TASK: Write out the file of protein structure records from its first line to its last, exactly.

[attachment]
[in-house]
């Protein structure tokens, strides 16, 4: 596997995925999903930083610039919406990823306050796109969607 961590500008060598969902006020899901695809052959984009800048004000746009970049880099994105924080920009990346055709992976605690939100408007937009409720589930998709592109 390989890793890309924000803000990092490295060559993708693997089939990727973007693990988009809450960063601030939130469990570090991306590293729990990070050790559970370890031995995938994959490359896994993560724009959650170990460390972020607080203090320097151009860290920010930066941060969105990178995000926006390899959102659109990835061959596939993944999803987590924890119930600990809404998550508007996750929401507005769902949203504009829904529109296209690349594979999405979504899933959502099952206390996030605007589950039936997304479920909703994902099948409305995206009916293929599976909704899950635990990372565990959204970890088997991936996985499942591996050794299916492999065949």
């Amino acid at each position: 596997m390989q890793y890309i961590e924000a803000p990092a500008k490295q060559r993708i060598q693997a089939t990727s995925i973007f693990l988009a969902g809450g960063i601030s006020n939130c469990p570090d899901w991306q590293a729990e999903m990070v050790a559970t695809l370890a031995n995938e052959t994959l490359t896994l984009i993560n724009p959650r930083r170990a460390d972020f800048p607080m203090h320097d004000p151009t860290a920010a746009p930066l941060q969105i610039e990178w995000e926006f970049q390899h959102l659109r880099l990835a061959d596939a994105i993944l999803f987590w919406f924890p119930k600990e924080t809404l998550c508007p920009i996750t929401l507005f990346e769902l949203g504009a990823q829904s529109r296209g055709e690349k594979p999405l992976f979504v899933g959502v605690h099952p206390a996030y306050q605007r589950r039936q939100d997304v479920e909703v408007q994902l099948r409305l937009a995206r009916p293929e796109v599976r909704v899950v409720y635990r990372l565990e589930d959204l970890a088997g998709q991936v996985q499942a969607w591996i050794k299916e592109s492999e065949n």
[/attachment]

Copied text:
[in-house]
């Protein structure tokens, strides 16, 4: 596997995925999903930083610039919406990823306050796109969607 961590500008060598969902006020899901695809052959984009800048004000746009970049880099994105924080920009990346055709992976605690939100408007937009409720589930998709592109 390989890793890309924000803000990092490295060559993708693997089939990727973007693990988009809450960063601030939130469990570090991306590293729990990070050790559970370890031995995938994959490359896994993560724009959650170990460390972020607080203090320097151009860290920010930066941060969105990178995000926006390899959102659109990835061959596939993944999803987590924890119930600990809404998550508007996750929401507005769902949203504009829904529109296209690349594979999405979504899933959502099952206390996030605007589950039936997304479920909703994902099948409305995206009916293929599976909704899950635990990372565990959204970890088997991936996985499942591996050794299916492999065949």
């Amino acid at each position: 596997m390989q890793y890309i961590e924000a803000p990092a500008k490295q060559r993708i060598q693997a089939t990727s995925i973007f693990l988009a969902g809450g960063i601030s006020n939130c469990p570090d899901w991306q590293a729990e999903m990070v050790a559970t695809l370890a031995n995938e052959t994959l490359t896994l984009i993560n724009p959650r930083r170990a460390d972020f800048p607080m203090h320097d004000p151009t860290a920010a746009p930066l941060q969105i610039e990178w995000e926006f970049q390899h959102l659109r880099l990835a061959d596939a994105i993944l999803f987590w919406f924890p119930k600990e924080t809404l998550c508007p920009i996750t929401l507005f990346e769902l949203g504009a990823q829904s529109r296209g055709e690349k594979p999405l992976f979504v899933g959502v605690h099952p206390a996030y306050q605007r589950r039936q939100d997304v479920e909703v408007q994902l099948r409305l937009a995206r009916p293929e796109v599976r909704v899950v409720y635990r990372l565990e589930d959204l970890a088997g998709q991936v996985q499942a969607w591996i050794k299916e592109s492999e065949n």